6) Laurie Anderson – "Only An Expert". Far superior to Anderson’s 80s hit "O Superman", this cut from her 2010 album Homeland is impeccably produced. The mix is busier than your local shopping mall at Thanksgiving but the guitar and violin squalls that ebb and flow shouldn’t annoy. The squelchy synth sounds as programmed by Four Tet’s Kieran Hebdan really pop inside a nice pair of headphones. That makes iit a great choice for increasing the likelihood of those "I never noticed that before!" moments when switching from A to B.

7) Beck – "Paper Tiger". Track two from Sea Change, probably Beck’s most critically acclaimed, starts innocuously enough although that initial drum one-two should properly kick before the ever tighter circling strings and guitars load in the drama. Try to keep track of the nimble bass line that underpins it all. Better gear will prevent the treated vocal and string work from drowning it out. "Paper Tiger" will (hopefully) tell you something about your system’s ability to maintain composure in the face of complexity.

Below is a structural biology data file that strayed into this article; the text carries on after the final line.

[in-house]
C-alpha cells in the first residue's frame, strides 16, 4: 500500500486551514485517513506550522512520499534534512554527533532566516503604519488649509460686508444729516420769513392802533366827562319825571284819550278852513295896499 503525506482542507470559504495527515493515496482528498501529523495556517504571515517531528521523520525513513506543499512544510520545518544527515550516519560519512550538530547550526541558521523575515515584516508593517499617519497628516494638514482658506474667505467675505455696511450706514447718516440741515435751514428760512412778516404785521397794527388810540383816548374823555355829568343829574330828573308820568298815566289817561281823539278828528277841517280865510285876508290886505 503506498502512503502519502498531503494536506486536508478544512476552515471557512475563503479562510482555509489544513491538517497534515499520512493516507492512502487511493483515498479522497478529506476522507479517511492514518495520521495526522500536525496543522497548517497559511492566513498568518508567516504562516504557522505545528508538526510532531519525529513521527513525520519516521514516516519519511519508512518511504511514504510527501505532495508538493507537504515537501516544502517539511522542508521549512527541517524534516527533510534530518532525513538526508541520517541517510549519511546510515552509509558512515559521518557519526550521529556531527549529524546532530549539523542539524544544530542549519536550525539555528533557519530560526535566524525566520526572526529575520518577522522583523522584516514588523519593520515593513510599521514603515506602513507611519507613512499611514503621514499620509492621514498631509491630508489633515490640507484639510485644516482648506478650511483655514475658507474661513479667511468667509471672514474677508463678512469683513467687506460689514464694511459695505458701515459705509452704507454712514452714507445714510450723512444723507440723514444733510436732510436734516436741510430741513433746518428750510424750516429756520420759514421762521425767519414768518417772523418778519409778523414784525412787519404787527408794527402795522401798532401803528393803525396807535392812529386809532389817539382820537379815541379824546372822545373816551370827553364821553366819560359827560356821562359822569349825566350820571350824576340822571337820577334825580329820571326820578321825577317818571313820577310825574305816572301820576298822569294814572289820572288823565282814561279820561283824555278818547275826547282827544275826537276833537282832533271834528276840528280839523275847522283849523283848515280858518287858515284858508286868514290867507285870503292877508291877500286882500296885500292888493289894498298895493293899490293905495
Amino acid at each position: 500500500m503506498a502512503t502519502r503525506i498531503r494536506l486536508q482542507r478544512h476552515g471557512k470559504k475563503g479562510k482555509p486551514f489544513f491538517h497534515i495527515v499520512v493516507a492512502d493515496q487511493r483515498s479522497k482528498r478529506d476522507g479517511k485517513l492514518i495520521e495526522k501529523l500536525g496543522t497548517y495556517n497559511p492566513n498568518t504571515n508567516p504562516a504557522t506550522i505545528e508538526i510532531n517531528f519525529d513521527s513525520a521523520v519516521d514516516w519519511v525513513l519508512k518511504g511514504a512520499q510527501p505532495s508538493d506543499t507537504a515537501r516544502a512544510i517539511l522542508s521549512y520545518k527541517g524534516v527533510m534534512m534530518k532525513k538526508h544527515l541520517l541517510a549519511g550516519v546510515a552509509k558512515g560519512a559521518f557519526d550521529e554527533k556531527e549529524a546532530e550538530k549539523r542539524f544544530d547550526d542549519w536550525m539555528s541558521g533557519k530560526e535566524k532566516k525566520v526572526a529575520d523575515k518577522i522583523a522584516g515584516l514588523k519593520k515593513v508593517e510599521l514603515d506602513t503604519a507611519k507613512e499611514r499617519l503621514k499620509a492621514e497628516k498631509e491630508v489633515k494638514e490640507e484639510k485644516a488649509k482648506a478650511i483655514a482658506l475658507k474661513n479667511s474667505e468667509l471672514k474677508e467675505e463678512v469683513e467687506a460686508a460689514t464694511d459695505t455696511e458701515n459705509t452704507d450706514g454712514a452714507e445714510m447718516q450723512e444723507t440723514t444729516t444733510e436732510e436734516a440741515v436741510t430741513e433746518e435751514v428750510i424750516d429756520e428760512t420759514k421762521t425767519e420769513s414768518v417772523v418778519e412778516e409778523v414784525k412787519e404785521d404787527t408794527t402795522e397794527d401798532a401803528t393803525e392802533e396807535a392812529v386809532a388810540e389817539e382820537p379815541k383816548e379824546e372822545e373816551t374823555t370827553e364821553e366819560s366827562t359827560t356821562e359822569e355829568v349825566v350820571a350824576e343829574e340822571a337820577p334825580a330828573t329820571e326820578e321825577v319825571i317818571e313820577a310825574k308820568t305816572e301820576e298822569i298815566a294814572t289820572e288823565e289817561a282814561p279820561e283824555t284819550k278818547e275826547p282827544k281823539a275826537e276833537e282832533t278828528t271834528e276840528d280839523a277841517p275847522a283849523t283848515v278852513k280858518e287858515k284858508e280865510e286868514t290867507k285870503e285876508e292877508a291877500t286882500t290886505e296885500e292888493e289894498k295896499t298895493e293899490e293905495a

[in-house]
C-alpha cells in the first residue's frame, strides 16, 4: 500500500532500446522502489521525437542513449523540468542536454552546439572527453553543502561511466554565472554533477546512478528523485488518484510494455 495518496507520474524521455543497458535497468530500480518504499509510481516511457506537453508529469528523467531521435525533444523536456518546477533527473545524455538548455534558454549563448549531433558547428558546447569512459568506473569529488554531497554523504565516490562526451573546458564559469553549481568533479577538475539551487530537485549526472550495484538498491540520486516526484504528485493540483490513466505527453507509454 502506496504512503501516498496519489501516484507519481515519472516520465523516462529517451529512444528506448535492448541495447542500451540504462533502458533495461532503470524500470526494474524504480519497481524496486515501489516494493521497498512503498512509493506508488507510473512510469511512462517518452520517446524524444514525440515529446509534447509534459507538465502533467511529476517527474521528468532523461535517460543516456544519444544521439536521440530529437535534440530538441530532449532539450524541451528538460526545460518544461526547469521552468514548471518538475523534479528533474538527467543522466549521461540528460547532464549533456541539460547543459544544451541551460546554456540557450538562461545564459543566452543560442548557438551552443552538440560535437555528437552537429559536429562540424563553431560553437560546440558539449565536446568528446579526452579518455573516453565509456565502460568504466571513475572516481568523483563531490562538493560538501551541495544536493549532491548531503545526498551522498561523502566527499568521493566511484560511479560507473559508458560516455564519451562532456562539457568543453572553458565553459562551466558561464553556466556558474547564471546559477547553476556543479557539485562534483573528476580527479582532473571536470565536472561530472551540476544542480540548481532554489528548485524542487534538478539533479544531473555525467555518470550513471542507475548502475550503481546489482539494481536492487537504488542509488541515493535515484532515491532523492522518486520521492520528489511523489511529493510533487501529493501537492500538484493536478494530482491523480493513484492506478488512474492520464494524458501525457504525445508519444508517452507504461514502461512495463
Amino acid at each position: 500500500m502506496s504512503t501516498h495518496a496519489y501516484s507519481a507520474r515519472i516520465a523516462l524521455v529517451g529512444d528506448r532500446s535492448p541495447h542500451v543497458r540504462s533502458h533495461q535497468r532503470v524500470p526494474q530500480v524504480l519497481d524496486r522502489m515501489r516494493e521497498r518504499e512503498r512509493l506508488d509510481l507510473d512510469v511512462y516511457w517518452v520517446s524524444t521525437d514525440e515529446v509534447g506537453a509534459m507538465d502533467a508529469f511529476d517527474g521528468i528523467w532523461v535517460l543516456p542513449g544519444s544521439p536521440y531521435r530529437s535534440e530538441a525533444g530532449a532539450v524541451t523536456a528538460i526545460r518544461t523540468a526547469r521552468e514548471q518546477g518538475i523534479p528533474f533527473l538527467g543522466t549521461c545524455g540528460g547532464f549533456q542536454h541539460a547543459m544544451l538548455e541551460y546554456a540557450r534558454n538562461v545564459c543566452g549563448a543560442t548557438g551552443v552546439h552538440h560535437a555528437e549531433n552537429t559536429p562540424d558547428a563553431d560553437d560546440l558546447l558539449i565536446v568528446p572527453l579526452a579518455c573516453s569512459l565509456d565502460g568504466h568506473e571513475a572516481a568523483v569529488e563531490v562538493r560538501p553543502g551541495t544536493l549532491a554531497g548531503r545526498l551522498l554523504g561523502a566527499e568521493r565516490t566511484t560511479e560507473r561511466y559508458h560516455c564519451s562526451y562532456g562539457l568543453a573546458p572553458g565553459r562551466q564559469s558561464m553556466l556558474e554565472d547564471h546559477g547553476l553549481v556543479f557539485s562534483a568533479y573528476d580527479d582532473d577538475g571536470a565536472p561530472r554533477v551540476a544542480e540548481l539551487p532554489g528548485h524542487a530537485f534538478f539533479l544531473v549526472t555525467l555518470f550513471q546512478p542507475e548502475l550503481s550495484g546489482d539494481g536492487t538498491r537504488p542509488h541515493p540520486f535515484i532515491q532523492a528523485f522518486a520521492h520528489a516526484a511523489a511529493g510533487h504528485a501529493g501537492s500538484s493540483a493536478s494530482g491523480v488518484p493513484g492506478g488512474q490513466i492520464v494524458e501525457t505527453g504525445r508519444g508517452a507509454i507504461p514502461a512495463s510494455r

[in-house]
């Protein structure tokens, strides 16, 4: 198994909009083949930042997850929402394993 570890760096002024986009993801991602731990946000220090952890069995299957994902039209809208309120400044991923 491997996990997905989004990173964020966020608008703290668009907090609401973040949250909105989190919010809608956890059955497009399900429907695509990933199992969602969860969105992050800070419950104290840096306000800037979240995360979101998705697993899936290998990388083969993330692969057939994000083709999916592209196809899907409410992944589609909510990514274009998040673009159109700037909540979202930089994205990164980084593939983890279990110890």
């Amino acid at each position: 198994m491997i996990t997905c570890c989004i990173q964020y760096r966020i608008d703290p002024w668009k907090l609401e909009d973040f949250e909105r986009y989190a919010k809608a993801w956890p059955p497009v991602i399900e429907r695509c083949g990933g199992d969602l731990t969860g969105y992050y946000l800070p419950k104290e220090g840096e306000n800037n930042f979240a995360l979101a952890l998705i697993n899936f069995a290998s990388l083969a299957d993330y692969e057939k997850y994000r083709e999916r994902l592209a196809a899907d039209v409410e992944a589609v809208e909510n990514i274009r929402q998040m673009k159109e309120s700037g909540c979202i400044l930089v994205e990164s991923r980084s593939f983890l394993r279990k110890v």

8) Tom Waits – "Alice". Waits’ work can usually be subdivided into the gruff stuff and tender ballads. This one is from the latter camp. The exhale that carries each chorus’ final mention of the song’s subject just slays. Every time I attempt to use this for a critical listen, I have to concentrate really hard not to get sidetracked by the song’s emotionally weighty core. When I manage to stand firm, I sometimes focus on the subtleties of the brushwork that simmers at the very top of the mix.